According to the illustrated embodiment of the invention, the system includes a distributed instruction cache which stores approximately 8,000 instructions (twelve bit addressing), each instruction being a 1,024-bit very long instruction word (VLIW). In the preferred embodiment of the invention, each 1,024-bit instruction has four cluster groupings, one grouping for each of the four clusters, and each grouping has eight 32-bit fields. Further, in this illustrated embodiment, the apparatus associates with each cluster grouping, during execution of the instruction, two machine "beats," an early beat and a late beat. However, not all fields of the grouping are associated with one or the other of the beats. The eight 32-bit fields correspond, in sequence, to an early ALU0 operation, a so-called early immediate data field stored on the integer processor and which may represent for example a constant data value to be used by an ALU operation, an early ALU1 operation, a floating point adder operation, a late ALU0 operation, a late immediate data field stored on the integer processor, a late ALU1 operation, and a floating point multiplier operation. The floating point operations are not effective for two beats of the apparatus. Typically the floating point instructions take more than one machine cycle to complete.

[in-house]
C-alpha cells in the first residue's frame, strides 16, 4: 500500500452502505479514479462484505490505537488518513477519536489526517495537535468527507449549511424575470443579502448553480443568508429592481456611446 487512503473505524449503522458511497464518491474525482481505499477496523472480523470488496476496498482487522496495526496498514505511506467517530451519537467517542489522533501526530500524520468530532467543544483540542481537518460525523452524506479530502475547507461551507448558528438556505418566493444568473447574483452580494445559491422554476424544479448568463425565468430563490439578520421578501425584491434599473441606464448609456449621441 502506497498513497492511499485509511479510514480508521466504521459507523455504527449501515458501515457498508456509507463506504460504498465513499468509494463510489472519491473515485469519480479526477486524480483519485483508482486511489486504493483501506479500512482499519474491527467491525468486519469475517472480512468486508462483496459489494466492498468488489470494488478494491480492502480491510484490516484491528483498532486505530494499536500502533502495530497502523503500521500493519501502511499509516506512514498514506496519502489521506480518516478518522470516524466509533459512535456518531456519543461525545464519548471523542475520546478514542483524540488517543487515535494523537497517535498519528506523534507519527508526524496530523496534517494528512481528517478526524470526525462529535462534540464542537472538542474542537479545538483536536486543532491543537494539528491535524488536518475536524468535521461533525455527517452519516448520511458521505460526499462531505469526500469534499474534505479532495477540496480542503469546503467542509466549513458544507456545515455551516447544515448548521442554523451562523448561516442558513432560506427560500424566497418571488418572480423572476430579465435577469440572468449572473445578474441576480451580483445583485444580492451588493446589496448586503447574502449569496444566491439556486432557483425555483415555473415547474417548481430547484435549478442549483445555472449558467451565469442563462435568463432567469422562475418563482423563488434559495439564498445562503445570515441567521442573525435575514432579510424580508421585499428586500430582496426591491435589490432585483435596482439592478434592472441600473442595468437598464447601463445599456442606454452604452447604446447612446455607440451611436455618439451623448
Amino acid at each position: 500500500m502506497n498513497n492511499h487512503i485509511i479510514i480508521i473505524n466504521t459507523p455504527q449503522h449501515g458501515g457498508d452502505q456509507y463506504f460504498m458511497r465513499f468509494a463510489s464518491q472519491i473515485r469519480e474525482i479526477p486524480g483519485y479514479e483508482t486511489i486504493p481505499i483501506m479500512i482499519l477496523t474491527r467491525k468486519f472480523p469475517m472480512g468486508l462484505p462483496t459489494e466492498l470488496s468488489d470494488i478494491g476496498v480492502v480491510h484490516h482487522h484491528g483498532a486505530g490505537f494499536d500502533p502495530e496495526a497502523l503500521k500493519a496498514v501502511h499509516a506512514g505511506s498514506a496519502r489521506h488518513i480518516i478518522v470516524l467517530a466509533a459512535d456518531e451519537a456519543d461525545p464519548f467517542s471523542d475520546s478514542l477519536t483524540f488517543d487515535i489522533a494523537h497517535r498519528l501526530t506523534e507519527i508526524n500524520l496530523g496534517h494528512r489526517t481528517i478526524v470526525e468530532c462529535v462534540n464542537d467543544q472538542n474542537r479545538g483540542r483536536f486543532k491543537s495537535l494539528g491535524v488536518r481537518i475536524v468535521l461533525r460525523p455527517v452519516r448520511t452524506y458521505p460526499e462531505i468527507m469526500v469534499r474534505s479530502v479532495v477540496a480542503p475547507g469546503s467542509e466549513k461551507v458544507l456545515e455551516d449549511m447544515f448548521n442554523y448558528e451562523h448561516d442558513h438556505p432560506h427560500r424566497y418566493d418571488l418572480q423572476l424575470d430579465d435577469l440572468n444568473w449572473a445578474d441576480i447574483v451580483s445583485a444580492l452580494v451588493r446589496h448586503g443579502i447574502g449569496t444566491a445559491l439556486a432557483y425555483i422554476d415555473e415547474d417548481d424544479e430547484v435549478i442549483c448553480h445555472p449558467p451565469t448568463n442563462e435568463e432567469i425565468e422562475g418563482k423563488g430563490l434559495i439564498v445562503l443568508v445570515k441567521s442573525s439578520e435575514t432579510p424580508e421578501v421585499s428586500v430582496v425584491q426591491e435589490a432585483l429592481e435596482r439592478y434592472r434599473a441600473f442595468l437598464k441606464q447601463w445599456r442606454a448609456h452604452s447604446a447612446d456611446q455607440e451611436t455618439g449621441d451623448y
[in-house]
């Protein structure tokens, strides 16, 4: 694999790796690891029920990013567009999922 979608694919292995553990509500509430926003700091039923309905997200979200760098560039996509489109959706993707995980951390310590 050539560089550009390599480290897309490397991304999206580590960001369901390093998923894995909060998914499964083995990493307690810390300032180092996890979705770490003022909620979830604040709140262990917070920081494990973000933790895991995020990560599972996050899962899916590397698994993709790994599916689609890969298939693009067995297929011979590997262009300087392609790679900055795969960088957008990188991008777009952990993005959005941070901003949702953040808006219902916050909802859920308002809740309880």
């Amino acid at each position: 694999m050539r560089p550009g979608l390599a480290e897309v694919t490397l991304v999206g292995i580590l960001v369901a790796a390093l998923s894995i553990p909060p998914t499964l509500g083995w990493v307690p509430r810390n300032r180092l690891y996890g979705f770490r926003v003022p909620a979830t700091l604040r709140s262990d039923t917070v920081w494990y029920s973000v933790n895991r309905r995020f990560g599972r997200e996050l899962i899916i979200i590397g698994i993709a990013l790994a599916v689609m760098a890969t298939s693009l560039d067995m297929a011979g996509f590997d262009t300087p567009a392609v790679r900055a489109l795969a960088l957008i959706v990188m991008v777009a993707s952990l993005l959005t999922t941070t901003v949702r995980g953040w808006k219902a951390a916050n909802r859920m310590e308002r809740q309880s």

As the compiler generates the necessary instruction code, thus in essence filling the fields of an instruction word, it often occurs that one or more of the thirty-two bit fields will contain all zeros, which represent NOP fields. Accordingly, the memory which stores the instruction words can have a substantial number of zeroed spaces. In view of the large size of the instruction word and the desire to store as much in main memory as possible, thereby avoiding the necessity of referring back to a slower memory for instruction data, the apparatus provides for an advantageous method for storing the instruction words in a compressed format.